Nick Glover believes great ideas are born of failure, frustration, and passion.
Glover, an entrepreneur from the Lowcountry, recently shared the story of his own challenges and accomplishments to inspire a group of students, professors, and other small business owners in Spartanburg.
“Entrepreneurship and innovation doesn’t happen when people aren’t willing to step into the arena,” said Glover, who was the featured speaker during the latest Johnson Innovation Speaker Series event on Thursday, Nov. 9, at the University of South Carolina Upstate’s George Dean Johnson Jr. College of Business and Economics in downtown Spartanburg.
Glover was born and raised near McClellanville.
After graduating from high school, he attended the U.S. Naval Academy in Annapolis, Md., where he once had the opportunity to shake hands with President John F. Kennedy.
Upon his graduation from the academy, Glover joined the U.S. Navy and served four years on active duty in Morocco.
When he left the military, Glover said he took a job as the head of marketing for a “Fortune 500 company.” He led an effort that caused one of the company’s mainstay brands to grow for the first time in 20 years.
In 1983, Glover joined businessmen Chris Whittle and Phillip Moffitt in their media company Whittle Communications.
Whittle and Moffitt, two University of Tennessee graduates, slept on mattresses on the floor of an abandoned pillow factory for several years while they struggled to start a business.
By 1976, Whittle and Moffitt and formed 13-30 Corp., a $5 million venture specializing in “Baby Boomer media,” Glover said.
In 1979, 13-30 Corp. purchased Esquire magazine.
After Glover joined the team, he helped the company sell the magazine in 1986 to Hearst Communications Inc. for a 400 percent return on investment.
Whittle Communications was created and in three years the company went live with Channel One News, a daily news program broadcast to students in classrooms across America. CNN Anchor Anderson Cooper was the station’s first anchorman.
He said the idea for Channel One came from Whittle Communications employee Sara Fortune, who envisioned putting a television in every classroom in the country and piping in a “Today” show for teens.
In 1990, cable giant Time Warner purchased a major interest in Whittle Communications for $500 million, Glover said.
Glover remained with the company and served as a senior executive assigned to health care development. In 1992, he helped start Medical News Network, which later became WebMD.
He said a junior editor with the company came up with the idea for a Channel One broadcast for the health care industry.
“People come up with ideas, but you have to be open to them,” Glover said. “Several people working together can solve a problem.”
Glover, who now lives in Charleston with his wife, said he began working a few years ago with entrepreneur Chris Brunson.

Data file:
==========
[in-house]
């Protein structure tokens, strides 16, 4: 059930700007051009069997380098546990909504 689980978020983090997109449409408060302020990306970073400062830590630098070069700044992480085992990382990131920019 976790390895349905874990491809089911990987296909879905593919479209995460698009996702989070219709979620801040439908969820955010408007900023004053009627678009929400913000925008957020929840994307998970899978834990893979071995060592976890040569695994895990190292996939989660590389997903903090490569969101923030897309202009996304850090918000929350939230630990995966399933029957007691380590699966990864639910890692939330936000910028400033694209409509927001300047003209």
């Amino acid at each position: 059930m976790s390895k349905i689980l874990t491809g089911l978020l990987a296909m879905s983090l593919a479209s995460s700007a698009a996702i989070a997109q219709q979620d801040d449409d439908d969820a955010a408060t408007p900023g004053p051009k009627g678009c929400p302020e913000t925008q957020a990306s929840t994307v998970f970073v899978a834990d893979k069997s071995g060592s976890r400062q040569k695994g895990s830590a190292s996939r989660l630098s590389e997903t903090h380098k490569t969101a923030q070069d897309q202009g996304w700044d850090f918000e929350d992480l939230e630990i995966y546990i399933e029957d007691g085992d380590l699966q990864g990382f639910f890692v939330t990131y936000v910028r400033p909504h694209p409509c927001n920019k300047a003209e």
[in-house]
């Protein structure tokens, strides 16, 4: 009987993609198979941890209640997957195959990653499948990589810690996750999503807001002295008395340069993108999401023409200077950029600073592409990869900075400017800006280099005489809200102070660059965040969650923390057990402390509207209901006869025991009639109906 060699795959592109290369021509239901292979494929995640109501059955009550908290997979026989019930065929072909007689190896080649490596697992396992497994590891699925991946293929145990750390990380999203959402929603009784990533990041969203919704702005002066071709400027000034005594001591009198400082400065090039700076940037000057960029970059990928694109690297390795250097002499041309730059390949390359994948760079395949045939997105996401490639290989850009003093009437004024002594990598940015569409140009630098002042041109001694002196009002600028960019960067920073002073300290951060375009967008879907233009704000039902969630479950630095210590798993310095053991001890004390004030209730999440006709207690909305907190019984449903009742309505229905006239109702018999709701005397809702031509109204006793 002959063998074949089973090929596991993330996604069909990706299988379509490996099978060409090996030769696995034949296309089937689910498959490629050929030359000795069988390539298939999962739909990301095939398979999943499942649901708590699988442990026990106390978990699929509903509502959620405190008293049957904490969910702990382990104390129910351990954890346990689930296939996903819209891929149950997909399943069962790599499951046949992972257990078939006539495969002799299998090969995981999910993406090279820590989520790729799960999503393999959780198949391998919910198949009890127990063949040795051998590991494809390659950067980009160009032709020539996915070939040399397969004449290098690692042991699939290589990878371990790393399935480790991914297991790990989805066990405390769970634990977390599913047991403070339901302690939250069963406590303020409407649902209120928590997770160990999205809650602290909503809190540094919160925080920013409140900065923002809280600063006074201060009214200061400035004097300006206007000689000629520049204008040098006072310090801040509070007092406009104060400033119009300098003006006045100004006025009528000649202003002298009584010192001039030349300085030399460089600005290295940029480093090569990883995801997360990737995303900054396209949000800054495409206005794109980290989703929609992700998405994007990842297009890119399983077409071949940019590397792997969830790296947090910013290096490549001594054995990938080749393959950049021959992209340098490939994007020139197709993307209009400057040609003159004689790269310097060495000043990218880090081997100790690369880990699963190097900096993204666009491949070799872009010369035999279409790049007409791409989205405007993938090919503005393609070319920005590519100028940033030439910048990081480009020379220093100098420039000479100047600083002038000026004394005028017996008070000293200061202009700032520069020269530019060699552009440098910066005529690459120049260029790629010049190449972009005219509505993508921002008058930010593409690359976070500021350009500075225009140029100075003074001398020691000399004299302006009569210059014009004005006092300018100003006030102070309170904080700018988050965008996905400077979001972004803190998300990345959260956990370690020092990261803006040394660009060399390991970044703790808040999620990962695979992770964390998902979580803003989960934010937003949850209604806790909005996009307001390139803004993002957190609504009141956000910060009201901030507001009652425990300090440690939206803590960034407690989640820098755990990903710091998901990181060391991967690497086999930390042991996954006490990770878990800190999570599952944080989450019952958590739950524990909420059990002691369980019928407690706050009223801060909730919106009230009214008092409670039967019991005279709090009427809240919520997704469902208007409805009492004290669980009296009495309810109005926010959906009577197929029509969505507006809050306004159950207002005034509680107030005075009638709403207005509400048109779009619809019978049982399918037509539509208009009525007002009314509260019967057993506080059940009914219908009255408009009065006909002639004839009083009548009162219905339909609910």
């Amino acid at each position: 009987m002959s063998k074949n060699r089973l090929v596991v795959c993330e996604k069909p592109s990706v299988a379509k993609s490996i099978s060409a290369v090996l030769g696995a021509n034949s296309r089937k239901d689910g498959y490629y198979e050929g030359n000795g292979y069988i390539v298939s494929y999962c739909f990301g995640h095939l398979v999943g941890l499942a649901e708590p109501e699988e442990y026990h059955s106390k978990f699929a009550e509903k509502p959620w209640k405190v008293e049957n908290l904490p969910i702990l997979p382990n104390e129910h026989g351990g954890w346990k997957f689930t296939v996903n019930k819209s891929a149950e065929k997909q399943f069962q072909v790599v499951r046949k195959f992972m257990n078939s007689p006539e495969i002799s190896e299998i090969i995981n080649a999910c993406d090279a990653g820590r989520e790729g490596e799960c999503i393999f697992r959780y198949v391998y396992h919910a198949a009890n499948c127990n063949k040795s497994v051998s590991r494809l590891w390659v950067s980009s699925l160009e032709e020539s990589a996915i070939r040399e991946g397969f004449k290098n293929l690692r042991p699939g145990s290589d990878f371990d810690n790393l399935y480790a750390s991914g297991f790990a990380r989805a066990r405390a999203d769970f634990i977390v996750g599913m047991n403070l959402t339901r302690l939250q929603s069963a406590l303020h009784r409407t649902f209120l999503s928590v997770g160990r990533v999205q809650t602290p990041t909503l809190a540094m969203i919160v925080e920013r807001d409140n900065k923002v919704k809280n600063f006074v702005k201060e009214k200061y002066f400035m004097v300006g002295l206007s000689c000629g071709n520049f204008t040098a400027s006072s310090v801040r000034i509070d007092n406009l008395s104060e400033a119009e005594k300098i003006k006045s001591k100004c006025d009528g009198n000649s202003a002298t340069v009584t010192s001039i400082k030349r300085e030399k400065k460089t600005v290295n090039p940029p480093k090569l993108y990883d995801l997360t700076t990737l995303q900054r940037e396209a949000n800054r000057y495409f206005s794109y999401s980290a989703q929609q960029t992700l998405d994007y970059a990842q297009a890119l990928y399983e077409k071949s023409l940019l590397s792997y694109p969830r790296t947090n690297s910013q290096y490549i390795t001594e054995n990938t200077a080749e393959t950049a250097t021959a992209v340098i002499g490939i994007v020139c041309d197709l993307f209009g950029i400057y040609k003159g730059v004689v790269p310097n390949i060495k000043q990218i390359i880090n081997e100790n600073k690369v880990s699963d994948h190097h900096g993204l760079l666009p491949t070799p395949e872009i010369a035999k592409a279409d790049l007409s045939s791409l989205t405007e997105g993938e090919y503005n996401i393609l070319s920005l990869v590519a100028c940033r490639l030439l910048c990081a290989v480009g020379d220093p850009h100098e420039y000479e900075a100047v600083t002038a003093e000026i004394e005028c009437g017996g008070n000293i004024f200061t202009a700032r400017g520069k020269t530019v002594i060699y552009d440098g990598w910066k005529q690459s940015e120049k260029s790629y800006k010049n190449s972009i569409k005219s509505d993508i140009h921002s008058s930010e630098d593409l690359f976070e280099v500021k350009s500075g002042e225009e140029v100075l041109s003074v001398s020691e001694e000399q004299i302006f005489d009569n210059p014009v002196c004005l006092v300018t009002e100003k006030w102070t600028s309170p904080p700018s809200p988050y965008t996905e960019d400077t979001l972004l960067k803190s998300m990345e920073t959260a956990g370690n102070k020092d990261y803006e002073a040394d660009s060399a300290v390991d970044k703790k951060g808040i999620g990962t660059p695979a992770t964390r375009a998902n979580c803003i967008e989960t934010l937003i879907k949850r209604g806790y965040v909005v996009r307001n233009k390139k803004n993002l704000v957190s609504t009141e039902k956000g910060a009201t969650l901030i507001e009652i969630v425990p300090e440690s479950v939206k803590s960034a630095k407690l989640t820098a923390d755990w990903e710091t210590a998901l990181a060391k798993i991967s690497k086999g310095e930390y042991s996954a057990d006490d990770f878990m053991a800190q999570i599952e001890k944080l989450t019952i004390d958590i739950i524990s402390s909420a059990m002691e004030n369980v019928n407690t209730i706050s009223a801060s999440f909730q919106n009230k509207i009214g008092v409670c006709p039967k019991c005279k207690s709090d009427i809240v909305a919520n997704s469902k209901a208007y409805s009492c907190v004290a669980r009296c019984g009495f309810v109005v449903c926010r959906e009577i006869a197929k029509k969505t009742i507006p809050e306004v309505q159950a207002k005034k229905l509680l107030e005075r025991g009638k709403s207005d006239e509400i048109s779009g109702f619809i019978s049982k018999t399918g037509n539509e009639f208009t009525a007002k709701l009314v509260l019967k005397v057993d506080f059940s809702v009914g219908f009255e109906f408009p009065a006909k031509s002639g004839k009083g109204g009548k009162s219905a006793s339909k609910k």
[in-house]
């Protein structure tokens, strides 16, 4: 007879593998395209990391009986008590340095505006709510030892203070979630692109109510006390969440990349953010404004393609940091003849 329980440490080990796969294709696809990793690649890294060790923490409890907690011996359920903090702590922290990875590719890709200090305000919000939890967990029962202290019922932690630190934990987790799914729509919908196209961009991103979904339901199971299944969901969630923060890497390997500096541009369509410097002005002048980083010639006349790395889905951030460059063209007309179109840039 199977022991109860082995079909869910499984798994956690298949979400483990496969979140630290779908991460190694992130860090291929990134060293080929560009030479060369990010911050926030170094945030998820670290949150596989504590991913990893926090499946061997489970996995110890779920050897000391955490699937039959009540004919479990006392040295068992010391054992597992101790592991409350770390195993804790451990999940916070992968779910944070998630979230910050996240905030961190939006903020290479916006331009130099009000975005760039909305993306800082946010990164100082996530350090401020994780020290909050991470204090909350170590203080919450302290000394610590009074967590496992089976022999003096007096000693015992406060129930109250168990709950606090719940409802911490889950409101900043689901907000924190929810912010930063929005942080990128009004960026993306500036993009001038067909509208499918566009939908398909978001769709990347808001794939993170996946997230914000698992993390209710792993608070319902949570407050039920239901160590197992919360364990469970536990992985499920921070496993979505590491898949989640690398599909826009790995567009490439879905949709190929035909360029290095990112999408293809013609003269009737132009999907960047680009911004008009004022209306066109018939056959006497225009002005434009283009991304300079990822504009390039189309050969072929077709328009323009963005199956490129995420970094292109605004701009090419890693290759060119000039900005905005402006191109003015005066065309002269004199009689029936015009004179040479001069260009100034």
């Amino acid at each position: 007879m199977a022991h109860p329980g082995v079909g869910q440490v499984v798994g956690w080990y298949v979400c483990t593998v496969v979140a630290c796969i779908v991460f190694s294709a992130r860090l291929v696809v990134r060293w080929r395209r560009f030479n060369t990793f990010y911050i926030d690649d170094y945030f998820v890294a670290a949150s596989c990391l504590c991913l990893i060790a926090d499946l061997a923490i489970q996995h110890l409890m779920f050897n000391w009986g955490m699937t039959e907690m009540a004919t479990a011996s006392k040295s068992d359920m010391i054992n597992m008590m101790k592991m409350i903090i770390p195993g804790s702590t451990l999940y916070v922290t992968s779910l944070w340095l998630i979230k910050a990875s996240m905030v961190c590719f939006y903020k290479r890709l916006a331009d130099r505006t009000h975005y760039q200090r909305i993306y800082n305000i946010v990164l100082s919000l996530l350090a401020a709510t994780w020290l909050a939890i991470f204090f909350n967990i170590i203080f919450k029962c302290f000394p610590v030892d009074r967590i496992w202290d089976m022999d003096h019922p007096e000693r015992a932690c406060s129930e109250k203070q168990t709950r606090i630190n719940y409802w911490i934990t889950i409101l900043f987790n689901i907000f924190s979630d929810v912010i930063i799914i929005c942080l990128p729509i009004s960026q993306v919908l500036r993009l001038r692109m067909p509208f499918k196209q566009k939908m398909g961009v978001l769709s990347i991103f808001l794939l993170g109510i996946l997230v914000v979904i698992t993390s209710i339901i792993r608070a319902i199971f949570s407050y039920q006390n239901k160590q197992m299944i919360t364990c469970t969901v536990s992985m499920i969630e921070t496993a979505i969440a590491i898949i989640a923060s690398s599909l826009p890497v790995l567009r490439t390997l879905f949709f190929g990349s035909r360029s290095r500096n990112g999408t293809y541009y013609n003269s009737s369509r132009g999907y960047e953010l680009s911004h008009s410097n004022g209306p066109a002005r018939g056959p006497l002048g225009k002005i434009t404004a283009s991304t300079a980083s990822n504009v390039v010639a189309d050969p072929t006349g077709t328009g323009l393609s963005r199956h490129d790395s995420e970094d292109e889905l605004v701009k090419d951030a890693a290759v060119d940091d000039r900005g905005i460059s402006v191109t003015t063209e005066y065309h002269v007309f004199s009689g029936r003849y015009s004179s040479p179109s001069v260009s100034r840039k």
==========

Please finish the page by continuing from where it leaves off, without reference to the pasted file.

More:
Brunson, who previously worked in the automotive industry, decided to parlay his experience with customer relationship management technology into a new health care venture.
He developed a patient relationship management platform that led to the creation of a patient engagement center to help doctors better serve their patients.
Glover joined Brunson in 2010 to serve as the CEO of the venture now known as PEC360.
“[Nick Glover] is a great example of how hard work, perseverance, and a willingness to step out of one’s comfort zone can pay off,” said Mohamed “Mo” Djerdjouri, dean of USC Upstate’s downtown business school. “The best part about this is he is from South Carolina… He did a beautiful job and we were very happy to have him here.”
During his speech, Glover gave specific examples of entrepreneurs throughout history who refused to let their dreams die.
The list included Howard Schultz, chairman and CEO of Starbucks; Sara Blakely, founder of Spanx; Joe Gebbia, co-founder of Airbnb; Jennifer Hyman, CEO and co-founder of Rent The Runway; Tariq Farid, owner and CEO of Edible Arrangements; and Lisa Price, founder of Carol’s Daughter.
He encouraged his audience by channeling one of Price’s most notable quotes.
“You can’t let people write your story for you,” Glover said. “You are the author of your own story.”
“I chose to go to the Naval Academy,” he added. “When the opportunity came to go to Morocco, I went for it… When I decided to leave a major corporation and work for a small media company, a lot of people thought it wasn’t a good idea… In the end, I’m grateful for the opportunities I had because it helped me grow.”
Glover said he is open to the idea of getting involved with entrepreneurial programs in the Upstate.
“I’ve done this sort of thing before and I really enjoy it,” Glover said. “Mo and his team are doing a wonderful job here. This was the perfect audience.”
“South Carolina is going to be a major growth state,” Glover added. “We have everything going for us.”